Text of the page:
Capitalism and Human Needs: the Contradictions of For-Profit Capitalism, by Bülent Gökay and Darrell Whitman


 

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Perhaps the most intractable challenged faced by a global capitalist economy driven is its need forever growing profits. While it is given lip service, the central for-profit motives that operate within this economy infect everything, eventually transforming what are offered as development and social service programs into new business opportunities for corporations and capitalist banks. Notwithstanding its claims to be addressing human and environmental needs, this system by definition can only reduce them, as Marx observed in the mid-nineteenth century, to reified elements that are deprived of their true character. This has been particularly true during the neo-liberal era because its efforts to privatize global economic governance have undermined the limited liberal attempts to achieve improvements in the human condition and environmental sustainability through international institutions. The evidence for this can be found everywhere, from the fight to get AIDS medication into the developing world, to the rapid expansion of so-called public-private partnerships that conceal corporate environmental abuses. Yet, even without neo-liberalism, profit-centred capitalism would be hard pressed to achieve its promise of environmental and social where it must subordinate those goals to for-profit economic growth.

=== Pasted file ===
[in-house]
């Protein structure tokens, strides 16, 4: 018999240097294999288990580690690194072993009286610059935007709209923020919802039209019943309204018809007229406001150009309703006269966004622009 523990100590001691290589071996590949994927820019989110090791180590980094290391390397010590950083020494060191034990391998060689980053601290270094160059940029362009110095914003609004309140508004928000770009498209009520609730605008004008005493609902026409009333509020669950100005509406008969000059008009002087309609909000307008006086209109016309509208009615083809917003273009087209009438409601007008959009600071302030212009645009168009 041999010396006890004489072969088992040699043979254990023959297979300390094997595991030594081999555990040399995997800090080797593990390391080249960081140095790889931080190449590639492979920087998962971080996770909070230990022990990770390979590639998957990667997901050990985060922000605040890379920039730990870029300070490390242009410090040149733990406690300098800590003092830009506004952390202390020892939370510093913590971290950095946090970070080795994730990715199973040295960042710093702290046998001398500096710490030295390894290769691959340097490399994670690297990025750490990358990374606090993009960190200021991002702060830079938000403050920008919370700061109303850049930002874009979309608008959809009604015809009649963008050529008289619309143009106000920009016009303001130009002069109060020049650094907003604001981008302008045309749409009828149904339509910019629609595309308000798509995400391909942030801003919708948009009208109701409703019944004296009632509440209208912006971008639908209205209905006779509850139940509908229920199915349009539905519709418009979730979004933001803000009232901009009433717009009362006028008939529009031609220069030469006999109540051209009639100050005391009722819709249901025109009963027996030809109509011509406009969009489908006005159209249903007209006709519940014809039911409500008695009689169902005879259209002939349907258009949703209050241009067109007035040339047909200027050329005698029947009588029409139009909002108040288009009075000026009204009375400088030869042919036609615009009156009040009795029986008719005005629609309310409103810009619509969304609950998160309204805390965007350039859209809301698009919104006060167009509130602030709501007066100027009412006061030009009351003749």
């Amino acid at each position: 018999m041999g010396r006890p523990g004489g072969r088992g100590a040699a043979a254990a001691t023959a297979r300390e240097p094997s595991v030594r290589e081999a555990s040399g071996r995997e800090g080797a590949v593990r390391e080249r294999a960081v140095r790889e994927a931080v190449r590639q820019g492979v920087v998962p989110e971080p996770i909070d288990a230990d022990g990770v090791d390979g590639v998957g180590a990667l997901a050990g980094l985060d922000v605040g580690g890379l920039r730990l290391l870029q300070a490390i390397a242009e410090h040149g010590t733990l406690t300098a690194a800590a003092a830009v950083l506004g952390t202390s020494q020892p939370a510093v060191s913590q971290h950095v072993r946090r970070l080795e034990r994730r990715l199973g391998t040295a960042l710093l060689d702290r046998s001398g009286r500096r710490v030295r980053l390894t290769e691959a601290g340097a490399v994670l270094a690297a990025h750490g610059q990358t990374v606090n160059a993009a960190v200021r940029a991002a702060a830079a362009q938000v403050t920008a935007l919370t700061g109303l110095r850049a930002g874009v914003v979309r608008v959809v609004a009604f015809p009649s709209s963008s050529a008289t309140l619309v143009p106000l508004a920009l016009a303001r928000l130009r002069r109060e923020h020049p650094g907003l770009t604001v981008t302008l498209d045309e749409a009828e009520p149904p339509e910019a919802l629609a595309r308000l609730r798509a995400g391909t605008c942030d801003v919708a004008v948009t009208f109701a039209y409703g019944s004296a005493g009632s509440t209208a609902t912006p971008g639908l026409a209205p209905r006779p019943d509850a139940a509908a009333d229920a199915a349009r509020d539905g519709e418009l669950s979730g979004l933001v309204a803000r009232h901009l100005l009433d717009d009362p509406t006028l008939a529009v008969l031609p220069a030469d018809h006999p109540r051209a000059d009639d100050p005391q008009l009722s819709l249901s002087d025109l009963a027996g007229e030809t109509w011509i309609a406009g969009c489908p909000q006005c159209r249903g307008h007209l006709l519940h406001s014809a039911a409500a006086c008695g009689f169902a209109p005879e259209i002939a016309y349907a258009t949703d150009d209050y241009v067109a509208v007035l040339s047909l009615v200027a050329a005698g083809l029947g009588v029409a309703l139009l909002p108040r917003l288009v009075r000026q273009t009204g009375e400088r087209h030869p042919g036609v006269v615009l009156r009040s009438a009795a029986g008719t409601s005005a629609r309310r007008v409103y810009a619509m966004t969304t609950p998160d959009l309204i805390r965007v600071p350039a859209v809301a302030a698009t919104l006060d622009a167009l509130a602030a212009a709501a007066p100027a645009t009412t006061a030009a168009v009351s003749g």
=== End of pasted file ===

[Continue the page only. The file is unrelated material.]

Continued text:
The tension within capitalism between the concern of its liberal politics for the quality of the environment and its essential purpose to generate growth revolves around its need to generate economic growth as a means to generate profit and concentrate capital. Thus, zero or limited growth is anathema to capitalism because it fails to achieve the “rising tide” of wealth, however mal-distributed, that justifies capitalist policies. This can be seen in the fear that grips capitalist governments at the very mention of the word “recession”, which merely identifies periods when capitalist markets contract, even to a limited extent. Liberal capitalists have tried to solve this contradiction by redefining sustainability as economic rather than ecological, generating a vast literature on “sustainable development” which at its core is nothing more than using concerns about the environment to further extend the influence of advanced capitalist countries into the inner workings of industrially less developed societies. This strategy has done little for either environmental sustainability or development, but, like the petro-dollar economy, has created vast new opportunities for the investment of accumulated capital and excess technological production in less-developing economies. The problem with a capitalist strategy for environmental sustainability is thus two-fold: it defines a “healthy” economy as one that generates growth, which by its own definition implies a further exploitation of natural resources; and the profits that it generates perverts sustainability strategies by tying them to for-profit schemes that exacerbates inequalities in economic and political power.